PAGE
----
There’s big news for one of India and Southeast Asia’s longest-running early-stage investors after Gree Ventures, the fund attached to Japanese gaming firm Gree, announced the first close of its third fund, which is targeted at $130 million.
Gree has been a fixture in Southeast Asia since 2012, but now the firm is rebranding to Strive (or “STRIVE” to quote the press release) for the new fund. Rebrandings often seem token, but, in this case, it makes a lot of sense to stop being called Gree (“GREE”) because the company is just one LP of many.
“People often confuse us as a single LP fund,” Nikhil Kapur — who has been promoted to partner — told TechCrunch in an interview. “But we’re quite independent from Gree, plus we’re not a corporate fund and we’re not investing in gaming.”
Indeed, in this case, the fund is talking to non-Japan-based LPs for the first time over potential participation. Confirmed LPs include past backers SME Support JAPAN — which is part of the Ministry of Economy, Trade and Industry of Japan — Gree itself and members of the Mizuho Financial Group. Opening the doors to prospective LPs in Southeast Asia is about adding “more local networks in these markets,” Kapur explained.
With those details, it is very much business as usual for Strive, which is putting the focus on B2B. Kapur said that 60-70% of past investments have tended to be on B2B deals, but now fund three is — for the first time — almost entirely dedicated to that segment.
Southeast Asia has seen some seed investors move further down the chain — Jungle Ventures’ new fund is targeting a $220 million final close, while Golden Gate Ventures’ third fund is $100 million while it also has a “growth fund” aimed at $200 million — but Strive is sticking to early-stage.
As seed funds go, $130 million is a lot, but there’s plenty of nuance to that figure — it won’t all go to early-stage checks.
The fund is split across India, Southeast Asia and Japan — with around half of that allocation estimated for deals outside of Japan. That leaves around $25 million for “first checks.” Kapur said that the outlined goal is to find 20 startups to back, and then double down on them with that follow-on capital. Interestingly, he said that there’s no hard allocation between the three focus regions and follow-on capital is allocated freely to those companies which are performing well and ready to grow, irrespective of geography.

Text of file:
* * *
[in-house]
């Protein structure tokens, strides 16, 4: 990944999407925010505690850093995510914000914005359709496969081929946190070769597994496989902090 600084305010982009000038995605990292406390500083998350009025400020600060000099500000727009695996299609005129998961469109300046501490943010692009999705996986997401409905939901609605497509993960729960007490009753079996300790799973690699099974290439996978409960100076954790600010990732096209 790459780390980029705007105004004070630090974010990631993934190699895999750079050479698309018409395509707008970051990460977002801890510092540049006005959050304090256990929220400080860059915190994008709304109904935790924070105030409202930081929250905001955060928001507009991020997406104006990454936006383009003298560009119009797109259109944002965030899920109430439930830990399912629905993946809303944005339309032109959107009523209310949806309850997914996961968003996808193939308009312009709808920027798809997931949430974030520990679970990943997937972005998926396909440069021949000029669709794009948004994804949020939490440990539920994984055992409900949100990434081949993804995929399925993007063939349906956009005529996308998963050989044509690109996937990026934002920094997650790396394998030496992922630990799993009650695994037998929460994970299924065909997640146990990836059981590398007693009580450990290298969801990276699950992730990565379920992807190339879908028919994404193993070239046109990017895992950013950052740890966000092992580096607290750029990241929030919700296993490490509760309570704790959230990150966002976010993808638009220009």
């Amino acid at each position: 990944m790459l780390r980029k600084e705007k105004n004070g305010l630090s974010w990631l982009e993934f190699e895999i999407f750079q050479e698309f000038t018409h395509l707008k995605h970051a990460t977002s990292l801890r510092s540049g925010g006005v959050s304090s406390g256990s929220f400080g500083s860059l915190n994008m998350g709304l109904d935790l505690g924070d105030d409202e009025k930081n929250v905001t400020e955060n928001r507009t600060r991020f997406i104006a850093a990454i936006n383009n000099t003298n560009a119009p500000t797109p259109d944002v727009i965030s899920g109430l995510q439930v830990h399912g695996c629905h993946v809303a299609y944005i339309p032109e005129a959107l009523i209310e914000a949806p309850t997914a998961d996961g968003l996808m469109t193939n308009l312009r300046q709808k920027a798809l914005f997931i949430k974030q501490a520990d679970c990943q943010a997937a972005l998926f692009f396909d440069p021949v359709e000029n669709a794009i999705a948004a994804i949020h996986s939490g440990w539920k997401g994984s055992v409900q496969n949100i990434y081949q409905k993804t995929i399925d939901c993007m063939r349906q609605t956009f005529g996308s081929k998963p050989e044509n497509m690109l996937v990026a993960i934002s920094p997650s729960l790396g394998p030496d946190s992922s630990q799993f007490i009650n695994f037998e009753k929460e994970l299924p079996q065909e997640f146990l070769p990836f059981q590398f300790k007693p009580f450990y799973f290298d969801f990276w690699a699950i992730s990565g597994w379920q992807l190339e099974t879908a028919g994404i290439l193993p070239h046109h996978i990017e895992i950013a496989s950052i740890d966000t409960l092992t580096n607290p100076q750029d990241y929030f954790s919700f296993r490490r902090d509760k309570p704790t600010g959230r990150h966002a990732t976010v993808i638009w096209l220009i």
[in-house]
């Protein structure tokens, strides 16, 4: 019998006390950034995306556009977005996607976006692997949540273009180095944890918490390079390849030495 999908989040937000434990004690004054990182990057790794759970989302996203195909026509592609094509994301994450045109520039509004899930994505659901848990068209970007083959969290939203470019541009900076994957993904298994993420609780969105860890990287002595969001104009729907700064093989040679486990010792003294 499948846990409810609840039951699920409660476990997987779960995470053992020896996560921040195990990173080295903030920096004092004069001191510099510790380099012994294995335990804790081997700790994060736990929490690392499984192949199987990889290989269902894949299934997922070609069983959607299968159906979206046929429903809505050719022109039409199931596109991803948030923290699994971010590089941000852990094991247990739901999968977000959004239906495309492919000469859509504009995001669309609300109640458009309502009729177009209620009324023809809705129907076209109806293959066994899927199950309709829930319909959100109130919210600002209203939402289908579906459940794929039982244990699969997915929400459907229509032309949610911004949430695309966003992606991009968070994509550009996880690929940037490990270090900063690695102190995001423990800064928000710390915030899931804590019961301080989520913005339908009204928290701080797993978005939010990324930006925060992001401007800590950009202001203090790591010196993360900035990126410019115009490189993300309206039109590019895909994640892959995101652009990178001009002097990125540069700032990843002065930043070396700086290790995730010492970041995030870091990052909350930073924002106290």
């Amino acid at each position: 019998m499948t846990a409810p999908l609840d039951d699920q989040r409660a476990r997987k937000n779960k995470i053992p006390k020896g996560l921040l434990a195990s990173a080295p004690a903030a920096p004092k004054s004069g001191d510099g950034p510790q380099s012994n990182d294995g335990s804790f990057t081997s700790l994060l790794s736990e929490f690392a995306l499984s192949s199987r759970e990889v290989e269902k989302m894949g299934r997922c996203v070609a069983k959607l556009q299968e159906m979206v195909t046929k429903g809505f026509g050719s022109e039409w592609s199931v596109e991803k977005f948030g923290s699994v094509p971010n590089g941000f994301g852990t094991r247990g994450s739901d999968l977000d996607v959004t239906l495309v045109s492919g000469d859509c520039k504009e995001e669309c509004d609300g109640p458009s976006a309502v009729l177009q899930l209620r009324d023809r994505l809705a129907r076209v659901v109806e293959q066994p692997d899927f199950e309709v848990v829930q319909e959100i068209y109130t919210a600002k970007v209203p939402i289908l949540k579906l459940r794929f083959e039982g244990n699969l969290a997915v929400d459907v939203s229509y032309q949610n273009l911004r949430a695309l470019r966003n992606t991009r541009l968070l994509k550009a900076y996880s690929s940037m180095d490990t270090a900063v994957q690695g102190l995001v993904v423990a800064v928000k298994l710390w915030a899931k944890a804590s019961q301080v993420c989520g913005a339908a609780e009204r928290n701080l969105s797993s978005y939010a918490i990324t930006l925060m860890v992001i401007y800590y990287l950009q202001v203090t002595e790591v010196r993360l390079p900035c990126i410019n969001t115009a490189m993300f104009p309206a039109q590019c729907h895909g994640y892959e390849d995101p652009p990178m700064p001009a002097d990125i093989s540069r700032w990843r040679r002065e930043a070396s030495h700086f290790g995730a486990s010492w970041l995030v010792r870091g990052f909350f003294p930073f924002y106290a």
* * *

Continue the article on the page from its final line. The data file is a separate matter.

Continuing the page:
Looking more closely at India and Southeast Asia, Kapur and investment manager Ajith Isaac pointed to increased synergies between the two regions. Indeed, large Southeast Asian players like Grab and Go-Jek have tapped India’s talent pool and located their R&D centers and engineering teams in the country, while Indian startups are increasingly foraying into Southeast Asia for market expansion.
“We see these regions not remaining separate in the near future… [and] becoming very intertwined,” Kapur said, pointing out that in venture capital firms like Accel and Lightspeed and following Sequoia India and investing directly in startups in Southeast Asia.
“The region will become very much interlocked and there’s a gap in people who can bridge it… that’s where we see a differentiated value-add on our side,” he added.
Southeast Asia itself has matured immensely since the Gree fund’s early days, but Kapur and Isaac — investment manager Samir Chaibi is the third member on the non-Japan side of the fund — maintain that there’s still “a gap in terms of institutional capital on seed stage” in some verticals where angel investors are helping new ventures get off the ground with first checks and early backing. That’s where the new Strive fund is keen to make its mark.
The fund, which has traditionally been very lean in terms of personnel, will also bulk up its own numbers. Kapur said he is hiring local teams in India and Indonesia with a view to growing the non-Japanese headcount to six people by the end of the year.